Bailey was terminated in November. She filed an appeal in December, which was denied by City Manager Scott Wood on Dec. 20.
Bailey’s attorney, Lance LoRusso, said Thursday Bailey has exhausted the due process for a terminated city of Canton employee.
“We provided information that the documentation they were relying on was incorrect and the conclusions they were relying on were patently incorrect,” LoRusso said. “That apparently does not even warrant review.”
In Wood’s letter denying Bailey’s appeal, he said he saw “no reason to overturn or modify” the decision to terminate Bailey. Canton Police Chief Robert Merchant terminated Bailey’s employment on Nov. 27 following an internal investigation.
Bailey had been on paid leave from the city since July, when allegations surfaced regarding the purchase of a customized golf cart for the disabled son of a man with whom she allegedly had a sexual relationship.
The golf cart was purchased using $6,242.29 from the Canton Police Department’s Explorer fund.
In his termination letter, Merchant wrote that Bailey misused her position for personal gain and damaged public trust in the department.
During the internal investigation, investigators found documents that required two signatures for the Explorers account in 2006 and required one signature in 2012.
Bailey testified to investigators that the account did not need two signers. She reiterated this in her appeal.
In her appeal letter, Bailey maintained that the bank negotiated single-signature checks on the account from 2006 to 2012. She also said that interviews with bank employees could confirm her statement.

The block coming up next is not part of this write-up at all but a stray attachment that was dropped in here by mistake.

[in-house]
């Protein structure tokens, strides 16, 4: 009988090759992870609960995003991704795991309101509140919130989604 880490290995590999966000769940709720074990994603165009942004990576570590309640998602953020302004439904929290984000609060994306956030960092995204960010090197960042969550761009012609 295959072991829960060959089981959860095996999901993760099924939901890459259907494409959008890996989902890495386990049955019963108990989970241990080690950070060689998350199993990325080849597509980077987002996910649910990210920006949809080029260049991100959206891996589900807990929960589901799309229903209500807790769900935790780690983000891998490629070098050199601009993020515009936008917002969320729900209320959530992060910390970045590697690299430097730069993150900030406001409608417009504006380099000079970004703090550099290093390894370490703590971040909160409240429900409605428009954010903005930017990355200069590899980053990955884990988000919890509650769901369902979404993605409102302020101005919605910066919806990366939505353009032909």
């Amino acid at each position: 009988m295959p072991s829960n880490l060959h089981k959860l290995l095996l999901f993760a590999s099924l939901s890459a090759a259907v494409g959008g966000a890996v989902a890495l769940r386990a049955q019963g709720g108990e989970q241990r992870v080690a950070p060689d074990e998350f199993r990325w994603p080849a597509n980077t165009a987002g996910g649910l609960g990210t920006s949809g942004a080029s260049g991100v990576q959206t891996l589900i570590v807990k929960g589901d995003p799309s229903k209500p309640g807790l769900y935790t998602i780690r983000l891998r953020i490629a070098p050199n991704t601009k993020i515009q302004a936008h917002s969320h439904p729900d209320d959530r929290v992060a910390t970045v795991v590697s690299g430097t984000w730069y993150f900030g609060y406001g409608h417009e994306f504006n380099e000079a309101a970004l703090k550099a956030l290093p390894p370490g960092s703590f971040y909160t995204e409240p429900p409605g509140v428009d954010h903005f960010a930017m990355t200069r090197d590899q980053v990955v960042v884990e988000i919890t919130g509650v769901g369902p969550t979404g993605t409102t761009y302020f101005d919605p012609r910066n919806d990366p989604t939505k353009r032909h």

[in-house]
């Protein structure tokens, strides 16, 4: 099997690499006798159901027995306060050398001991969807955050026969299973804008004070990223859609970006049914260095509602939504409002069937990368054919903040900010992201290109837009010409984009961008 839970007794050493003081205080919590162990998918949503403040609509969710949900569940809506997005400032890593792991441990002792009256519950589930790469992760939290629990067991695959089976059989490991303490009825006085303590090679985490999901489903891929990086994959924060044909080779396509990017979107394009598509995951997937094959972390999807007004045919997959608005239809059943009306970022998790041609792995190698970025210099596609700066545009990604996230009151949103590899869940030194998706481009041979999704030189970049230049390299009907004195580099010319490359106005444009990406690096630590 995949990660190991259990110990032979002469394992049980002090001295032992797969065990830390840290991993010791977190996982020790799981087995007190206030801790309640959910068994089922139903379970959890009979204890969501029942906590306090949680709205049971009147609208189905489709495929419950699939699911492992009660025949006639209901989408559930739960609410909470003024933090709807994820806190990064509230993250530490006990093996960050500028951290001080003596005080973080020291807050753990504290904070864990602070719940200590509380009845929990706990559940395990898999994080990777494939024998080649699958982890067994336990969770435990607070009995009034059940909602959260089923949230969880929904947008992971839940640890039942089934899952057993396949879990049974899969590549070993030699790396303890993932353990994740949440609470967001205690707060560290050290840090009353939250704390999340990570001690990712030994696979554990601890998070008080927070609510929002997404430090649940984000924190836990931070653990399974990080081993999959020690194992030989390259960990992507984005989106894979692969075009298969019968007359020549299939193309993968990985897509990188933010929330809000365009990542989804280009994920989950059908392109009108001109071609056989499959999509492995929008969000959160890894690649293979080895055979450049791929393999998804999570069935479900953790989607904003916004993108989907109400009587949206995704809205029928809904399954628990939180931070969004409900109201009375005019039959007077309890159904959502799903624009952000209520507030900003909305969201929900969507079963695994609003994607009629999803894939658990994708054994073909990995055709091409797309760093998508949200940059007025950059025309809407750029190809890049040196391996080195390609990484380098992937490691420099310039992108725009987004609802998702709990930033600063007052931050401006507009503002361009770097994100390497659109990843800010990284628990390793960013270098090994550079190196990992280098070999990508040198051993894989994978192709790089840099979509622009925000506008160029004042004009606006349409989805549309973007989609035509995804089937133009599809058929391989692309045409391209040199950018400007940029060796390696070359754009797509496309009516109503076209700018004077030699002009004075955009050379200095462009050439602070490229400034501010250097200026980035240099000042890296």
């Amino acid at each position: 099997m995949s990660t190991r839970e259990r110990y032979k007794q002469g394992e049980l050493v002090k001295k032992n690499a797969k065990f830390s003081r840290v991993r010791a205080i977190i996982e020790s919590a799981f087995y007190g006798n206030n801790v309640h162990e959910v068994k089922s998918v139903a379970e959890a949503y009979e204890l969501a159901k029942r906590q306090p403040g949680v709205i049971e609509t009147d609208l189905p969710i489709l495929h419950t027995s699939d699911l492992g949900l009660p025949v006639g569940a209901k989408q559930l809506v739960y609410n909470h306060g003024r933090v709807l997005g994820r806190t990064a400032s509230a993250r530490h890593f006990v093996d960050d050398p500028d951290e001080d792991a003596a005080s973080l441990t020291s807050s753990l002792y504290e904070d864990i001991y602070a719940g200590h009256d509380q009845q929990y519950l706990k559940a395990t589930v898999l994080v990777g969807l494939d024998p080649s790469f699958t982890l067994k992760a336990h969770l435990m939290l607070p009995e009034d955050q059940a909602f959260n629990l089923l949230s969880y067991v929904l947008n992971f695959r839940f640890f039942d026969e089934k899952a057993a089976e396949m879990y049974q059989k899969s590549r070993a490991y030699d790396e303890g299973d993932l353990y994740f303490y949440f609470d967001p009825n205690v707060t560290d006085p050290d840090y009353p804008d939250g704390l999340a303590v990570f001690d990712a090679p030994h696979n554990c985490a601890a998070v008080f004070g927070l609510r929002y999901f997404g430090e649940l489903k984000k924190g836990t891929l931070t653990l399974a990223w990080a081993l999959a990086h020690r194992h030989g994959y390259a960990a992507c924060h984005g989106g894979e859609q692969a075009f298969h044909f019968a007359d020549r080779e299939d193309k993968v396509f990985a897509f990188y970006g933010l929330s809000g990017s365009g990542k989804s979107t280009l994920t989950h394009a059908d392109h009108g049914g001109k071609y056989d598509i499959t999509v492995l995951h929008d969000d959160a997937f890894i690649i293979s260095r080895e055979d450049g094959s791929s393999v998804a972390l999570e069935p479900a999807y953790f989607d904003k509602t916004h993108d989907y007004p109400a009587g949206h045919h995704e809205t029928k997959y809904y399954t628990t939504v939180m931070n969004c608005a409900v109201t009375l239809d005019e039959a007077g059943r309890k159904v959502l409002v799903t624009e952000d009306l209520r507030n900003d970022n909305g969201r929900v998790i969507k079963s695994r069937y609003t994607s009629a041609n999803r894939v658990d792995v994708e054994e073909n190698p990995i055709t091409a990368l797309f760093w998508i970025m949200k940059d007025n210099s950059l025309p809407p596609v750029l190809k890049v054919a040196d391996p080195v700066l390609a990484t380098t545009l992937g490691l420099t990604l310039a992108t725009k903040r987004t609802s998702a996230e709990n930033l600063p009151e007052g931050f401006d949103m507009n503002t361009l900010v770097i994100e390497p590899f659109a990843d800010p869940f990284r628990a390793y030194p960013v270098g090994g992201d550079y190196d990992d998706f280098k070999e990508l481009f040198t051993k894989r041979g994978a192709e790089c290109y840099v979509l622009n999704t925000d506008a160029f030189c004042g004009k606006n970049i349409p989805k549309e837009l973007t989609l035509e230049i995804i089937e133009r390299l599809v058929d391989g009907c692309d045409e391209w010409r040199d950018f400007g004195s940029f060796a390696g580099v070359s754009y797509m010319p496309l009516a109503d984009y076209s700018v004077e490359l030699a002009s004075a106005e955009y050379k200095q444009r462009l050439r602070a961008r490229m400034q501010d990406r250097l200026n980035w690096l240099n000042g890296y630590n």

Bailey attached bank documents from 2006 to her letter. One form shows the number of signers needed for the account typed in as “01.”
A second attached form shows the necessary numbers of signers as “02,” which appears handwritten on the form. Bailey contends that the second form showing two signatures needed was the only one provided to investigators from Marietta, who conducted the internal investigation for the city.
She had signed a form requiring two signatures in 2006, according to the investigation.
According to investigation reports, Bailey was found to have violated Canton Police Department policies on the code of ethics, professional image, on- and off-duty conduct, violation of rules, unbecoming conduct and truthfulness.
The city’s finance department also violated policy by not performing annual audits of the Explorer account or tracking deposits and expenditures, according to the investigation report.
Bailey said during the investigation that she made the decision to purchase the golf cart with input from the Explorers, the Explorers board and then-Police Chief Jeff Lance.
Investigators found she did not disclose her relationship with the boy’s father at the time of the golf cart purchase.
Bailey told investigators that the relationship did not influence her decision to purchase the golf cart.
In her appeal, Bailey said allegations of untruthfulness were unfounded because the public was told that donations were being solicited for a young disabled man to purchase a golf cart to assist with his mobility.
Bailey also contended that her firing violated the city’s principle of progressive discipline because her personnel file was “virtually devoid of discipline.”
An earlier criminal investigation by the Georgia Bureau of Investigation found no grounds for criminal prosecution against the former police department spokesperson.
Bailey filed a lawsuit against the city in October, claiming that she was not paid for overtime worked and should have received a 5 percent raise July 1 when she completed her master’s degree.
The suit names the city, Merchant, Wood and the Canton Police Department.
LoRusso said the lawsuit is still in the discovery phase.